Even when the pandemic eases, it will take years for tourism to reach pre-COVID levels. On the other hand, digital nomadism will increase ASAP, with projections of a billion digital nomads by 2035. Remember, these aren’t just kids in their 20s and 30s … it’s mostly people like us.
Trudi elaborates on the way to best think about making a career change. And in the Flashback, we’re listening to some Bach … although your parents probably weren’t fans of this classic.
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How to Make a Career Change Work for You
By Trudi Roth
There’s a Navy slogan from the 80s you may remember: “It’s not just a job, it’s an adventure.”
Framing work as personally expansive was a genius marketing move. Decades later, when viewing your vocation through the double lens of midlife and pandemic-induced uncertainty, you may feel ready for a new adventure.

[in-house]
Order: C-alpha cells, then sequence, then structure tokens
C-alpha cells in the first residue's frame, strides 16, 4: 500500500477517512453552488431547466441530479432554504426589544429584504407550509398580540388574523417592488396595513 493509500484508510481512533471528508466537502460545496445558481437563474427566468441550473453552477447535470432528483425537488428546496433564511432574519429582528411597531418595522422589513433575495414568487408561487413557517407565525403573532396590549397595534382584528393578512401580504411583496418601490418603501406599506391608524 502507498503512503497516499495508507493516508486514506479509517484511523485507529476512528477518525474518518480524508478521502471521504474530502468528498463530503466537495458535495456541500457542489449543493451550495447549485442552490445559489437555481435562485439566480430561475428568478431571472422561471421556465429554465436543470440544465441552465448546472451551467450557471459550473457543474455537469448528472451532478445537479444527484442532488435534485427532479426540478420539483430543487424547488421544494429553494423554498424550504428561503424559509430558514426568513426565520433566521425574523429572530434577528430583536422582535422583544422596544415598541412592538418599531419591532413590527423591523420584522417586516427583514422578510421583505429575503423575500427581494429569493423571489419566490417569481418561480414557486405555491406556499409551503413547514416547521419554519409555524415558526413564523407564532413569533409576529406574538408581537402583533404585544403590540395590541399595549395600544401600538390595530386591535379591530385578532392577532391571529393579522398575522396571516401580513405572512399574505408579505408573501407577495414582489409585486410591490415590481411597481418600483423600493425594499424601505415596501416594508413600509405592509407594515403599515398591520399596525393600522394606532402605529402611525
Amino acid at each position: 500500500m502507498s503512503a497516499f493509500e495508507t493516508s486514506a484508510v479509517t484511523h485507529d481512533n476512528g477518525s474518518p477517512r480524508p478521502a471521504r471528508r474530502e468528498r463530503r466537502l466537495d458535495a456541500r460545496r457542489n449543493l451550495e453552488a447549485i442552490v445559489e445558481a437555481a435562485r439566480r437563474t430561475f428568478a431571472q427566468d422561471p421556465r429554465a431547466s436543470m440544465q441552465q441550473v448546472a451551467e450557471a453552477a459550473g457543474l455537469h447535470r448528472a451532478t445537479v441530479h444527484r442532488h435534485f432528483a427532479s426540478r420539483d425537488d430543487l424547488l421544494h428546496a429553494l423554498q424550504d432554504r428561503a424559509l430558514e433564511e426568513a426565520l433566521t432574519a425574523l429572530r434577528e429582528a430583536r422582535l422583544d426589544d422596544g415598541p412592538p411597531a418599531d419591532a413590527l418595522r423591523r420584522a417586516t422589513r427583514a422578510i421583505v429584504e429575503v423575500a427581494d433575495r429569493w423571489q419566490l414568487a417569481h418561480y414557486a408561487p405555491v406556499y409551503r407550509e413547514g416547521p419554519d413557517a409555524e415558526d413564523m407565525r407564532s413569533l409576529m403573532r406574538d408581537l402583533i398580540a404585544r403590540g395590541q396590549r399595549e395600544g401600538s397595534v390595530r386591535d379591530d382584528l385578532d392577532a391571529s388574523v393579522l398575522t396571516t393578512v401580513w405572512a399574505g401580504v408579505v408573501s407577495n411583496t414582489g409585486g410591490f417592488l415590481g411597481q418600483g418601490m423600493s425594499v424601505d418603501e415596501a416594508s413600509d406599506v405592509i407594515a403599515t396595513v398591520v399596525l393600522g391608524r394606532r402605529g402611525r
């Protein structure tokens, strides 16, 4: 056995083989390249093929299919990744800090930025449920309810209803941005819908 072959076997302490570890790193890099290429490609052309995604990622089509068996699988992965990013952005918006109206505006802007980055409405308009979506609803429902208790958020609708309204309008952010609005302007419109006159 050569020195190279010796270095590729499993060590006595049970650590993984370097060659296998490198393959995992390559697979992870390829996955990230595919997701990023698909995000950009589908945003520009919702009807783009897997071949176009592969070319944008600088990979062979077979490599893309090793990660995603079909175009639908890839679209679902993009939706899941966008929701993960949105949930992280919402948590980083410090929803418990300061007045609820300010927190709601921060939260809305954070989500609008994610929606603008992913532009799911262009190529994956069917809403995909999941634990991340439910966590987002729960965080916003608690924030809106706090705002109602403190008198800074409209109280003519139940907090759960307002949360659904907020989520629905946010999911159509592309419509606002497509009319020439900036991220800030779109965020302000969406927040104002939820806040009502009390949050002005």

Here at Further, we support finding joy in your work, and we also recommend pragmatic pivots. Consider all angles, as you may need to re-skill and make sacrifices.
Smart strategies and mental models can anchor you as you plan the next phase of your professional life.
Considering a Career Change
When facing a significant transition, start by using your noggin.
When you do the work upfront by examining your situation through the lens of a few mental models, you set yourself up for fewer regrets and more satisfaction down the road.
First off, it’s velocity, not speed, that propels you forward. Taking a high-paying job or signing a client in a business sector you know but don’t care about may expedite ego-driven goals — but it won’t take you where you ultimately want to go. Velocity helps you turn down short-term gains to play a better long-game.